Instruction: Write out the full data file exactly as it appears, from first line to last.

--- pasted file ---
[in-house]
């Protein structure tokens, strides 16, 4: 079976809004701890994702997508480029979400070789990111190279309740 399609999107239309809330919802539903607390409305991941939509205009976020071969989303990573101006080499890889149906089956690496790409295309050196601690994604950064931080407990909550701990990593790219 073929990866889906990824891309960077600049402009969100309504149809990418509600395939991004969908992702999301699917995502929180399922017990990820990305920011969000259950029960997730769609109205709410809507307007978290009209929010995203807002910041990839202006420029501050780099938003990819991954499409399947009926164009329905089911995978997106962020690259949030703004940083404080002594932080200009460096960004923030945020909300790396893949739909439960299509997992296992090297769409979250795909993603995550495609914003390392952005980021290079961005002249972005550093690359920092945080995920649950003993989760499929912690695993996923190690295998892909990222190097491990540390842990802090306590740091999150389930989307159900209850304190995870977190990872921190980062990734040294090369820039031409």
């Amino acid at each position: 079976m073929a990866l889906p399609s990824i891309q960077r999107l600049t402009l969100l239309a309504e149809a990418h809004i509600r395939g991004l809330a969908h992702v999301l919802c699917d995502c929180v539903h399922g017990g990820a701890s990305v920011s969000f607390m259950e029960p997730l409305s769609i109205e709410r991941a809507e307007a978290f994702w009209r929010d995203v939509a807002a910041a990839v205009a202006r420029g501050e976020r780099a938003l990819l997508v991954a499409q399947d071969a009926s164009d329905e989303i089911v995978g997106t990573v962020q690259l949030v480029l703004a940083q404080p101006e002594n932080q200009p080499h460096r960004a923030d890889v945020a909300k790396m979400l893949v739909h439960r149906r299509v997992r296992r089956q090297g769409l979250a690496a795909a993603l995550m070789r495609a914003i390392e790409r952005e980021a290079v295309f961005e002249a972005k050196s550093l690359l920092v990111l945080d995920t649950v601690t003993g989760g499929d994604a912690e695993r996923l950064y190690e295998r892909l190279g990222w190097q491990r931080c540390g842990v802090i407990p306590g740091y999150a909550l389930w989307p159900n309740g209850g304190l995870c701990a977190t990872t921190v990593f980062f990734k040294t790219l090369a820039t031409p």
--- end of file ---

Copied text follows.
[in-house]
């Protein structure tokens, strides 16, 4: 079976809004701890994702997508480029979400070789990111190279309740 399609999107239309809330919802539903607390409305991941939509205009976020071969989303990573101006080499890889149906089956690496790409295309050196601690994604950064931080407990909550701990990593790219 073929990866889906990824891309960077600049402009969100309504149809990418509600395939991004969908992702999301699917995502929180399922017990990820990305920011969000259950029960997730769609109205709410809507307007978290009209929010995203807002910041990839202006420029501050780099938003990819991954499409399947009926164009329905089911995978997106962020690259949030703004940083404080002594932080200009460096960004923030945020909300790396893949739909439960299509997992296992090297769409979250795909993603995550495609914003390392952005980021290079961005002249972005550093690359920092945080995920649950003993989760499929912690695993996923190690295998892909990222190097491990540390842990802090306590740091999150389930989307159900209850304190995870977190990872921190980062990734040294090369820039031409």
């Amino acid at each position: 079976m073929a990866l889906p399609s990824i891309q960077r999107l600049t402009l969100l239309a309504e149809a990418h809004i509600r395939g991004l809330a969908h992702v999301l919802c699917d995502c929180v539903h399922g017990g990820a701890s990305v920011s969000f607390m259950e029960p997730l409305s769609i109205e709410r991941a809507e307007a978290f994702w009209r929010d995203v939509a807002a910041a990839v205009a202006r420029g501050e976020r780099a938003l990819l997508v991954a499409q399947d071969a009926s164009d329905e989303i089911v995978g997106t990573v962020q690259l949030v480029l703004a940083q404080p101006e002594n932080q200009p080499h460096r960004a923030d890889v945020a909300k790396m979400l893949v739909h439960r149906r299509v997992r296992r089956q090297g769409l979250a690496a795909a993603l995550m070789r495609a914003i390392e790409r952005e980021a290079v295309f961005e002249a972005k050196s550093l690359l920092v990111l945080d995920t649950v601690t003993g989760g499929d994604a912690e695993r996923l950064y190690e295998r892909l190279g990222w190097q491990r931080c540390g842990v802090i407990p306590g740091y999150a909550l389930w989307p159900n309740g209850g304190l995870c701990a977190t990872t921190v990593f980062f990734k040294t790219l090369a820039t031409p």